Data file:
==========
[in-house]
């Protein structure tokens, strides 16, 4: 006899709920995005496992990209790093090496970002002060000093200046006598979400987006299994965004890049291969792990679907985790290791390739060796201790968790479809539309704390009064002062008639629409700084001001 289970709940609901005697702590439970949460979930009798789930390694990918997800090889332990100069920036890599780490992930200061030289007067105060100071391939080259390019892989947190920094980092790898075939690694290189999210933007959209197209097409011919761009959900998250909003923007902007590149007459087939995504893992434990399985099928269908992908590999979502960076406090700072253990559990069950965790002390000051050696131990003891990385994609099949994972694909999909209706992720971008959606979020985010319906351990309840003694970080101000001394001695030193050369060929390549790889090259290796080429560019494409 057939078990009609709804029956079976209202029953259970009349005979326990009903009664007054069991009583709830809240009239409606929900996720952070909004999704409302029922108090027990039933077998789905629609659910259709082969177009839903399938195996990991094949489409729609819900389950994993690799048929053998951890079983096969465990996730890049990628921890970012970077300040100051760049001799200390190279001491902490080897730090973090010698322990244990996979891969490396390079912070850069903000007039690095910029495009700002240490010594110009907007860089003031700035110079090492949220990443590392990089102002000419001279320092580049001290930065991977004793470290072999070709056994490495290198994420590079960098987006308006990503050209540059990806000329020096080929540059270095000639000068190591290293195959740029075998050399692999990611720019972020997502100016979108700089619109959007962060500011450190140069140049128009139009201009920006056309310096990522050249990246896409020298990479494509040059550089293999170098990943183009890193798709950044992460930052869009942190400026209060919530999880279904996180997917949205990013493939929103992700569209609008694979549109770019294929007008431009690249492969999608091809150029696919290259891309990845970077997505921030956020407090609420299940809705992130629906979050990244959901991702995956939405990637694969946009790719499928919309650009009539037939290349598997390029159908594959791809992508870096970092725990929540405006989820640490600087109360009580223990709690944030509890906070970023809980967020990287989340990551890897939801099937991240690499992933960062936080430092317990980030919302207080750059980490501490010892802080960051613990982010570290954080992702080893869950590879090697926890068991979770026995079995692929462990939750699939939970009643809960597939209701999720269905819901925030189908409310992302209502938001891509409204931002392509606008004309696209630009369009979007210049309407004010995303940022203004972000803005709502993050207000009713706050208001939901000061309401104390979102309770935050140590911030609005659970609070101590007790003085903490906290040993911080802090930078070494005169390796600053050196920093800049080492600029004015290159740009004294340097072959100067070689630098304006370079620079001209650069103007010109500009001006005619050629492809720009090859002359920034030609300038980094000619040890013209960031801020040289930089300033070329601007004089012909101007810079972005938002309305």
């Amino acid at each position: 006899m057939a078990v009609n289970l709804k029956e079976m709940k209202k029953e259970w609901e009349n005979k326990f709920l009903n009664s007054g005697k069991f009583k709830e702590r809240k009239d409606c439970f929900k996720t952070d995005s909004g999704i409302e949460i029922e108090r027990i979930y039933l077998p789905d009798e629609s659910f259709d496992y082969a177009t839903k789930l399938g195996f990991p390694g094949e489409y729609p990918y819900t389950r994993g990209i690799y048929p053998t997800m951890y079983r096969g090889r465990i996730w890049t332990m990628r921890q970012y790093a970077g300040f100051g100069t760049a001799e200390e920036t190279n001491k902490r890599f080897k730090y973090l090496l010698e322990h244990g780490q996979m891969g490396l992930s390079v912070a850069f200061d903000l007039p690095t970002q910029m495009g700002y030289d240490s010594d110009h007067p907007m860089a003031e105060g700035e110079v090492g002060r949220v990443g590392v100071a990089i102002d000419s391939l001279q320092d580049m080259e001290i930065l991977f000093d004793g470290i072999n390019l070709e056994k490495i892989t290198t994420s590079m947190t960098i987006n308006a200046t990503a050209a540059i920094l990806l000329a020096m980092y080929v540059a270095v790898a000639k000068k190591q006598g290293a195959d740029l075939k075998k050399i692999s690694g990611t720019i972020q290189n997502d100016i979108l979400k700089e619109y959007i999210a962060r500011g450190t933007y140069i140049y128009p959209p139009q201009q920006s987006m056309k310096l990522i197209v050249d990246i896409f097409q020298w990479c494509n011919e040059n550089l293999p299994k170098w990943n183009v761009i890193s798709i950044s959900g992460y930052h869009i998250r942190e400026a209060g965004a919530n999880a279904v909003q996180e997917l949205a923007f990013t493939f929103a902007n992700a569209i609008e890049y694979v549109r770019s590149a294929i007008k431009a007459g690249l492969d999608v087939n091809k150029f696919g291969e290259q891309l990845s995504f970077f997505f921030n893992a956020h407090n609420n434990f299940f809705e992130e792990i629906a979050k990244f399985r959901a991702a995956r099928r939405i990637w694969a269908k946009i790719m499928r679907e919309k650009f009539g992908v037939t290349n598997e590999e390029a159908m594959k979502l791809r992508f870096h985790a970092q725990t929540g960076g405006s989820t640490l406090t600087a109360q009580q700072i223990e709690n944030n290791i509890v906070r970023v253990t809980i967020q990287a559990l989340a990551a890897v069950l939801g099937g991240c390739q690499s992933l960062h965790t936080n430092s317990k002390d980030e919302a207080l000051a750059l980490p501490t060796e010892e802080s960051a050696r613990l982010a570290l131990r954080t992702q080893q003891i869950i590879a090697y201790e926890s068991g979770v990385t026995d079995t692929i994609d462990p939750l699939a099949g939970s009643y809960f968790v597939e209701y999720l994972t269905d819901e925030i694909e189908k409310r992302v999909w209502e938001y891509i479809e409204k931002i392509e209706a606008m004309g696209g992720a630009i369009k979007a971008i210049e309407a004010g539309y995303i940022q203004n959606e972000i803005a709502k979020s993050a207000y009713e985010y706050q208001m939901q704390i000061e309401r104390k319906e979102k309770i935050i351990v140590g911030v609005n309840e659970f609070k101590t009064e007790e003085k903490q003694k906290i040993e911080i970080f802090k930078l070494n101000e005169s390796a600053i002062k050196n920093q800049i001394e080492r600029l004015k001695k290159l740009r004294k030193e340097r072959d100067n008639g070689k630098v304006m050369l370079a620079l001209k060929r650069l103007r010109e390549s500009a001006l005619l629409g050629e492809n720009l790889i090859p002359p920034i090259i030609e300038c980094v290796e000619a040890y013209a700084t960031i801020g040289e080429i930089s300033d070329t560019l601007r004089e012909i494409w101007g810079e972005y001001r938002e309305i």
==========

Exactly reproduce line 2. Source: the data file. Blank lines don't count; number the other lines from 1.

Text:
């Protein structure tokens, strides 16, 4: 006899709920995005496992990209790093090496970002002060000093200046006598979400987006299994965004890049291969792990679907985790290791390739060796201790968790479809539309704390009064002062008639629409700084001001 289970709940609901005697702590439970949460979930009798789930390694990918997800090889332990100069920036890599780490992930200061030289007067105060100071391939080259390019892989947190920094980092790898075939690694290189999210933007959209197209097409011919761009959900998250909003923007902007590149007459087939995504893992434990399985099928269908992908590999979502960076406090700072253990559990069950965790002390000051050696131990003891990385994609099949994972694909999909209706992720971008959606979020985010319906351990309840003694970080101000001394001695030193050369060929390549790889090259290796080429560019494409 057939078990009609709804029956079976209202029953259970009349005979326990009903009664007054069991009583709830809240009239409606929900996720952070909004999704409302029922108090027990039933077998789905629609659910259709082969177009839903399938195996990991094949489409729609819900389950994993690799048929053998951890079983096969465990996730890049990628921890970012970077300040100051760049001799200390190279001491902490080897730090973090010698322990244990996979891969490396390079912070850069903000007039690095910029495009700002240490010594110009907007860089003031700035110079090492949220990443590392990089102002000419001279320092580049001290930065991977004793470290072999070709056994490495290198994420590079960098987006308006990503050209540059990806000329020096080929540059270095000639000068190591290293195959740029075998050399692999990611720019972020997502100016979108700089619109959007962060500011450190140069140049128009139009201009920006056309310096990522050249990246896409020298990479494509040059550089293999170098990943183009890193798709950044992460930052869009942190400026209060919530999880279904996180997917949205990013493939929103992700569209609008694979549109770019294929007008431009690249492969999608091809150029696919290259891309990845970077997505921030956020407090609420299940809705992130629906979050990244959901991702995956939405990637694969946009790719499928919309650009009539037939290349598997390029159908594959791809992508870096970092725990929540405006989820640490600087109360009580223990709690944030509890906070970023809980967020990287989340990551890897939801099937991240690499992933960062936080430092317990980030919302207080750059980490501490010892802080960051613990982010570290954080992702080893869950590879090697926890068991979770026995079995692929462990939750699939939970009643809960597939209701999720269905819901925030189908409310992302209502938001891509409204931002392509606008004309696209630009369009979007210049309407004010995303940022203004972000803005709502993050207000009713706050208001939901000061309401104390979102309770935050140590911030609005659970609070101590007790003085903490906290040993911080802090930078070494005169390796600053050196920093800049080492600029004015290159740009004294340097072959100067070689630098304006370079620079001209650069103007010109500009001006005619050629492809720009090859002359920034030609300038980094000619040890013209960031801020040289930089300033070329601007004089012909101007810079972005938002309305």